$1,413.38

$1,477.00

$1,544.99

Even blemishes on your driving record don’t raise rates very much in Ohio. There is less than $1,000 difference between having a clean record and having one accident, one speeding ticket, or even one DUI on your record. 

Average Annual Car Insurance Rates in Ohio Based on Driving Record

Company

Clean record

With 1 speeding violation

With 1 accident

With 1 DUI

Allstate

$2,689.12

$3,040.34

$3,250.76

$3,808.65

American Family

$1,451.77

$1,536.30

$1,536.30

$1,536.30

Farmers

$2,823.36

$3,688.92

$3,634.83

$3,544.94

Geico

$1,269.11

$1,725.85

$1,828.67

$2,645.09

Liberty Mutual

$3,722.47

$4,341.01

$4,775.12

$4,880.34

Nationwide

$2,644.52

$2,924.39

$3,364.88

$4,269.79

Progressive

$2,963.60

$3,599.93

$4,028.09

$3,156.21

State Farm

$2,285.04

$2,507.87

$2,730.70

$2,507.87

Travelers

$2,308.77

$2,683.62

$3,009.00

$4,539.26

USAA

$1,135.07

$1,257.56

$1,521.70

$1,999.49

Having poor credit will add about $1,300 on average to your car insurance rate, but that’s still less expensive than many other states.

Average Annual Car Insurance Rates in Ohio Based on Credit Score

Company

Good

Fair

Poor

Allstate

$2,494.19

$2,987.92

$4,109.54

American Family

$1,162.34

$1,372.30

$2,010.87

Farmers

$3,117.43

$3,273.78

$3,877.82

Geico

$1,495.27

$1,867.18

$2,239.10

Liberty Mutual

$3,049.35

$3,890.18

$6,349.68

Nationwide

$2,709.43

$3,209.33

$3,983.93

Progressive

$3,115.60

$3,335.09

$3,860.18

State Farm

$1,741.35

$2,208.94

$3,573.32

Travelers

$2,849.59

$3,050.60

$3,505.29

USAA

$1,157.84

$1,358.48

$1,919.04

Those who drove 6,000 miles per year paid almost identical rates as those who drove 12,000 miles, so commute distance isn’t much of a factor in Ohio. (Commuting to another state, though, does make a difference. Read on for more.)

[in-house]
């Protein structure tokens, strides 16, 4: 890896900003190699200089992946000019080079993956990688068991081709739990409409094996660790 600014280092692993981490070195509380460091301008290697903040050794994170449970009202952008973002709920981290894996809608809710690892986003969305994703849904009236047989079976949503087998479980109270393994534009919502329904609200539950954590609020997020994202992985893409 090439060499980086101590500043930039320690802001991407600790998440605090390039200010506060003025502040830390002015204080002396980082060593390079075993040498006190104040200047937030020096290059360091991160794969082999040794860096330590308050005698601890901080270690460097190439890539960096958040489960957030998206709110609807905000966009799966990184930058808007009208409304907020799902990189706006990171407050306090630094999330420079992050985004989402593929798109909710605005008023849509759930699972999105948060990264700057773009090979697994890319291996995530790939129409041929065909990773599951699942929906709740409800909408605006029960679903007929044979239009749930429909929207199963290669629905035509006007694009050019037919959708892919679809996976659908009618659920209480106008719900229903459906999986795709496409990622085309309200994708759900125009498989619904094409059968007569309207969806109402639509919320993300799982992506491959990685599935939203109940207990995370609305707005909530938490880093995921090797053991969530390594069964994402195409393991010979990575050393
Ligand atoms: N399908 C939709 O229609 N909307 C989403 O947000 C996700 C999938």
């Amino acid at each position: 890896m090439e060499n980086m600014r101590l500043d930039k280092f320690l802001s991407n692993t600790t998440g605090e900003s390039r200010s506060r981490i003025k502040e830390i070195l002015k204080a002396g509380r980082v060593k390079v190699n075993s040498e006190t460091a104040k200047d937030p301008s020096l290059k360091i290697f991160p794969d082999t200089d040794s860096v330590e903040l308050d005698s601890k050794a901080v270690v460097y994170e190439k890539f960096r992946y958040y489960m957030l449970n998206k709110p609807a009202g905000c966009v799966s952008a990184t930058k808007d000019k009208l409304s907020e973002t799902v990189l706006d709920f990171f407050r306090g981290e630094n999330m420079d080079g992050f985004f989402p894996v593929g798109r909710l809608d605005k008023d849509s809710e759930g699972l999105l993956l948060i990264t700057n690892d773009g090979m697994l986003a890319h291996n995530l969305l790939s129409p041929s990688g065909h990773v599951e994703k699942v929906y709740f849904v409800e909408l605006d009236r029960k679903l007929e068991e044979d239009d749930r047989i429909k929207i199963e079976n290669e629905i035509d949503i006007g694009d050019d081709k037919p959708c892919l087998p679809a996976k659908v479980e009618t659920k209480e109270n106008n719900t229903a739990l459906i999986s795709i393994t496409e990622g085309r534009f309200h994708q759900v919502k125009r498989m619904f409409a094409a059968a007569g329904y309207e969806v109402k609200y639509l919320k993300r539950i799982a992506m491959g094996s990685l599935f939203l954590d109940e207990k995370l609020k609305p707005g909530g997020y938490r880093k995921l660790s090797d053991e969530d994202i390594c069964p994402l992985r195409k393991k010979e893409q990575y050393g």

Average Annual Car Insurance Rates in Ohio Based on Miles Driven

Company

6,000 miles annually

12,000 miles annually

Allstate

$3,197.22

$3,197.22

American Family

$1,496.84

$1,533.50

Farmers

$3,423.01

$3,423.01

Geico

$1,834.42

$1,899.95

Liberty Mutual

$4,429.74

$4,429.74

Nationwide

$3,300.89

$3,300.89

Progressive

$3,436.96

$3,436.96

State Farm

$2,445.81

$2,569.94

Travelers

$3,135.16

$3,135.16

USAA

$1,422.09

$1,534.83

Larger cities – including Cleveland, Columbus, and Toledo – had higher rates, which is typical in every state. Smaller cities, like Mansfield, had the lowest rates.

Average Annual Car Insurance Rates in Ohio by City

City

Average Rate

Mansfield

$2,609.25

Elyria

$2,705.57

Lorain

$2,726.34

Cuyahoga Falls

$2,753.46

Beavercreek

$2,791.13

Parma

$2,820.67

Springfield

$2,829.05

Middletown

$2,871.11

Lakewood

$2,901.84

Canton

$2,903.04

Akron

$3,063.60

Euclid

$3,084.45

Hamilton

$3,085.43

Dayton

$3,116.73

Cleveland Heights

$3,227.48

Cincinnati

$3,303.69

Columbus

$3,340.95

Cleveland

$3,395.66

Toledo

$3,462.84

Youngstown

$3,471.04

Compare Car Insurance Quotes

Get free personalized quotes with one simple form.

Powered By

Ohio Auto Insurance Minimum Coverage Requirements

Ohio is one of the states that doesn’t require insurance. If you choose not to carry car insurance, you must have proof of financial responsibility, known as FR in Ohio.

Most people choose to have auto insurance. The state does set minimum requirements for anyone who goes the insurance route:

  • $25,000 bodily injury liability for one accident and $50,000 for all persons in an accident
  • $25,000 property damage liability for one accident
  • Certificate of FR from Ohio Bureau of Motor Vehicles

These requirements are low, but they’re pretty typical for most states. Drivers may worry that this minimum insurance won’t cover them in the event of a crash, but that buying more coverage will break their budget. However, the Ohio Department of Insurance notes that insurance is less expensive thanks to the sheer number of coverage providers. It recommends calling around to find a rate you can afford for coverage that truly covers your car.

On the other hand, you don’t have to have insurance at all if you don’t want to. If you choose this route, you still have to have three things:

  • $30,000 money or bond on deposit with the Treasurer of the State of Ohio
  • Ohio Bureau of Motor Vehicles certificate for $30,000 signed by two individuals whose real estate equity is at least $60,000
  • Certificate of FR from Ohio Bureau of Motor Vehicles

If you are involved in a crash and a police officer arrives on the scene, you will be required to show proof of FR whether you’re insured through a company or have the $30,000 on deposit.

Cheapest Car Insurance in Ohio